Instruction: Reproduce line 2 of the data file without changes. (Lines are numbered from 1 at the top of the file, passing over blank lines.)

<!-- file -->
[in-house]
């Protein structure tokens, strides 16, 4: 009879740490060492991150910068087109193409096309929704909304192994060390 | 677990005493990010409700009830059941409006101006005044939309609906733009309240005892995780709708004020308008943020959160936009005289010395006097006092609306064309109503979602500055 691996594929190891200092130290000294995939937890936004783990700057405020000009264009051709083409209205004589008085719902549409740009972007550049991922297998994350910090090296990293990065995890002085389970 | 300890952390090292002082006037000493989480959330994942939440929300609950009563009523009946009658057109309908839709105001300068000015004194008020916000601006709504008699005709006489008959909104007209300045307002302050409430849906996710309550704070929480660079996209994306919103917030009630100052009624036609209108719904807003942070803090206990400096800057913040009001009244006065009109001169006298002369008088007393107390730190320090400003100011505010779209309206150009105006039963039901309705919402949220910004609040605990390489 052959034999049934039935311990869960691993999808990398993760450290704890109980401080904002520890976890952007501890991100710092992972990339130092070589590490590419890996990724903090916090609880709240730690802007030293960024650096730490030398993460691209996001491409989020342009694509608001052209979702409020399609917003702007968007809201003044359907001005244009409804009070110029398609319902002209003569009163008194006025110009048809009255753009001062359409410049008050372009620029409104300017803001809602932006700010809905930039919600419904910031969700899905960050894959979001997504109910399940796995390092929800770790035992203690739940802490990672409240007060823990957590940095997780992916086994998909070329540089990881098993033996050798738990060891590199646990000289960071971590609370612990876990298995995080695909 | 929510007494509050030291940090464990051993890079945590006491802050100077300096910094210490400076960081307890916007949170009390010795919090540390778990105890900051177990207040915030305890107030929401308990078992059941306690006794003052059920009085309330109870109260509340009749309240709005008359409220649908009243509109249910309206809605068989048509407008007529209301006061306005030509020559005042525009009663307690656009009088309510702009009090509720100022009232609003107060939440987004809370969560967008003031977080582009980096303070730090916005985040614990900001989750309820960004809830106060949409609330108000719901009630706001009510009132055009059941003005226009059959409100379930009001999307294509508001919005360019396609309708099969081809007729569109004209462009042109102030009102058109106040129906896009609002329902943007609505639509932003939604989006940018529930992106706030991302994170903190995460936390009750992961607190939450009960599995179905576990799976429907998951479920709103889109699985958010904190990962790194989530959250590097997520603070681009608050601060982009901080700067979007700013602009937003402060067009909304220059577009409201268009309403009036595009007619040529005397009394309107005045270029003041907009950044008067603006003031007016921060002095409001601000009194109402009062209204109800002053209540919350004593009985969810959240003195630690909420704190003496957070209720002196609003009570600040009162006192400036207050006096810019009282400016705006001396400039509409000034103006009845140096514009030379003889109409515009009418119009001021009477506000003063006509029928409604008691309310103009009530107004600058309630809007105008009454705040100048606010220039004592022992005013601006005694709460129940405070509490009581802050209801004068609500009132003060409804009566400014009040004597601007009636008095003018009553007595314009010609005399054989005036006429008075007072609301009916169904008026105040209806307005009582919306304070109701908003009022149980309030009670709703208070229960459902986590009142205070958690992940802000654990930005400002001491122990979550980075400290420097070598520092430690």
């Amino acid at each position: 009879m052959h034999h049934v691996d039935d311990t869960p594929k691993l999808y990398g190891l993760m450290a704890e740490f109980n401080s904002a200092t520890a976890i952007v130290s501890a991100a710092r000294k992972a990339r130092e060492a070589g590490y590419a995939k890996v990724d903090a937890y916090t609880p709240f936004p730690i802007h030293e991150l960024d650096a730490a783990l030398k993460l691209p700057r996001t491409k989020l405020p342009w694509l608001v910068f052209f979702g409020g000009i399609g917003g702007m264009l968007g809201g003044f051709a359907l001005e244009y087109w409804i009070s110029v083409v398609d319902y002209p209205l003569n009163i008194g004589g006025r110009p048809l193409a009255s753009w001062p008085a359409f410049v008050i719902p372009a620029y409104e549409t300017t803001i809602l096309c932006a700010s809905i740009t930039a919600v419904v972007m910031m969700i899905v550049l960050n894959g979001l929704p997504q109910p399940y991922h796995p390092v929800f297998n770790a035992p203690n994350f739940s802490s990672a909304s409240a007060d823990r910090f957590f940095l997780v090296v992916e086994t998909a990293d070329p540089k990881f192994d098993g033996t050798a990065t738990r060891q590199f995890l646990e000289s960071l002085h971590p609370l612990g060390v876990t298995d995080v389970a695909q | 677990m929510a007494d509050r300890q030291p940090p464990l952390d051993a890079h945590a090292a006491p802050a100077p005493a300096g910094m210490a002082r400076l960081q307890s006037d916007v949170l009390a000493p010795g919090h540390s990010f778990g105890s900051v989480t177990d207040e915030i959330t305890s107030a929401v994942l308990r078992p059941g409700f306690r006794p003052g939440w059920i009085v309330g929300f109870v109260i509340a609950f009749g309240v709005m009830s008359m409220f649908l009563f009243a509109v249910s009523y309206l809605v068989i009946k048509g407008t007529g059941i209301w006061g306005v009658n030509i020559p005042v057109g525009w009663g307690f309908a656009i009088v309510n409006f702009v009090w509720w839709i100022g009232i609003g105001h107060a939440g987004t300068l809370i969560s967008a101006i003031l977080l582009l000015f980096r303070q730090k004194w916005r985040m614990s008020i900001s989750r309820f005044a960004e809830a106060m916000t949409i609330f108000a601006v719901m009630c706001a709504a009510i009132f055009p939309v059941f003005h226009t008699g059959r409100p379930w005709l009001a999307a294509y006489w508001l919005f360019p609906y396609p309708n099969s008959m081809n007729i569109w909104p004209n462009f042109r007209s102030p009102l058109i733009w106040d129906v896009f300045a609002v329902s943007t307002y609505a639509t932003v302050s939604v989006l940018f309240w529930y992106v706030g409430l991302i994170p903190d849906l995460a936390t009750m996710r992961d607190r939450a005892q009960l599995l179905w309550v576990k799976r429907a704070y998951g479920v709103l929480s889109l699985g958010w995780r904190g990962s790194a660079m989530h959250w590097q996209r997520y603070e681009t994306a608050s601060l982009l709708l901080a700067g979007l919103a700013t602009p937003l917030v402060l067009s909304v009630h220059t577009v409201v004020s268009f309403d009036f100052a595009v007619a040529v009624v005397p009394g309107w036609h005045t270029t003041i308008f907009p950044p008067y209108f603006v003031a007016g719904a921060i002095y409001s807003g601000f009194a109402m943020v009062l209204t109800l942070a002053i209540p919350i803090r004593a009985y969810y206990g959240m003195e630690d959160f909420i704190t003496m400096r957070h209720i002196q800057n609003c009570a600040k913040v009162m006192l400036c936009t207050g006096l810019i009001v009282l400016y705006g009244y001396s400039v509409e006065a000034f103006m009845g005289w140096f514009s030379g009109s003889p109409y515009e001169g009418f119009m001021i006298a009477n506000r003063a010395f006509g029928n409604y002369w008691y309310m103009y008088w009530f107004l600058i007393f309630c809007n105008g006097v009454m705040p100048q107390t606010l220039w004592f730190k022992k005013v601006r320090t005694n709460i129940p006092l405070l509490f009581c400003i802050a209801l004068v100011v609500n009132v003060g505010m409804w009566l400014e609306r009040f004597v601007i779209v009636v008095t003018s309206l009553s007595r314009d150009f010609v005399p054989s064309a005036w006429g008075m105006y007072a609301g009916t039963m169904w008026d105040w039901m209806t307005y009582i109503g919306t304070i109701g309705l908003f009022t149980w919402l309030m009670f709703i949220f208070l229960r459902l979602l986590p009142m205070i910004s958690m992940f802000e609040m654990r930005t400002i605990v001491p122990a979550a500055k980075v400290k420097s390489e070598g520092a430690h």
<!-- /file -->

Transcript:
């Protein structure tokens, strides 16, 4: 009879740490060492991150910068087109193409096309929704909304192994060390 | 677990005493990010409700009830059941409006101006005044939309609906733009309240005892995780709708004020308008943020959160936009005289010395006097006092609306064309109503979602500055 691996594929190891200092130290000294995939937890936004783990700057405020000009264009051709083409209205004589008085719902549409740009972007550049991922297998994350910090090296990293990065995890002085389970 | 300890952390090292002082006037000493989480959330994942939440929300609950009563009523009946009658057109309908839709105001300068000015004194008020916000601006709504008699005709006489008959909104007209300045307002302050409430849906996710309550704070929480660079996209994306919103917030009630100052009624036609209108719904807003942070803090206990400096800057913040009001009244006065009109001169006298002369008088007393107390730190320090400003100011505010779209309206150009105006039963039901309705919402949220910004609040605990390489 052959034999049934039935311990869960691993999808990398993760450290704890109980401080904002520890976890952007501890991100710092992972990339130092070589590490590419890996990724903090916090609880709240730690802007030293960024650096730490030398993460691209996001491409989020342009694509608001052209979702409020399609917003702007968007809201003044359907001005244009409804009070110029398609319902002209003569009163008194006025110009048809009255753009001062359409410049008050372009620029409104300017803001809602932006700010809905930039919600419904910031969700899905960050894959979001997504109910399940796995390092929800770790035992203690739940802490990672409240007060823990957590940095997780992916086994998909070329540089990881098993033996050798738990060891590199646990000289960071971590609370612990876990298995995080695909 | 929510007494509050030291940090464990051993890079945590006491802050100077300096910094210490400076960081307890916007949170009390010795919090540390778990105890900051177990207040915030305890107030929401308990078992059941306690006794003052059920009085309330109870109260509340009749309240709005008359409220649908009243509109249910309206809605068989048509407008007529209301006061306005030509020559005042525009009663307690656009009088309510702009009090509720100022009232609003107060939440987004809370969560967008003031977080582009980096303070730090916005985040614990900001989750309820960004809830106060949409609330108000719901009630706001009510009132055009059941003005226009059959409100379930009001999307294509508001919005360019396609309708099969081809007729569109004209462009042109102030009102058109106040129906896009609002329902943007609505639509932003939604989006940018529930992106706030991302994170903190995460936390009750992961607190939450009960599995179905576990799976429907998951479920709103889109699985958010904190990962790194989530959250590097997520603070681009608050601060982009901080700067979007700013602009937003402060067009909304220059577009409201268009309403009036595009007619040529005397009394309107005045270029003041907009950044008067603006003031007016921060002095409001601000009194109402009062209204109800002053209540919350004593009985969810959240003195630690909420704190003496957070209720002196609003009570600040009162006192400036207050006096810019009282400016705006001396400039509409000034103006009845140096514009030379003889109409515009009418119009001021009477506000003063006509029928409604008691309310103009009530107004600058309630809007105008009454705040100048606010220039004592022992005013601006005694709460129940405070509490009581802050209801004068609500009132003060409804009566400014009040004597601007009636008095003018009553007595314009010609005399054989005036006429008075007072609301009916169904008026105040209806307005009582919306304070109701908003009022149980309030009670709703208070229960459902986590009142205070958690992940802000654990930005400002001491122990979550980075400290420097070598520092430690």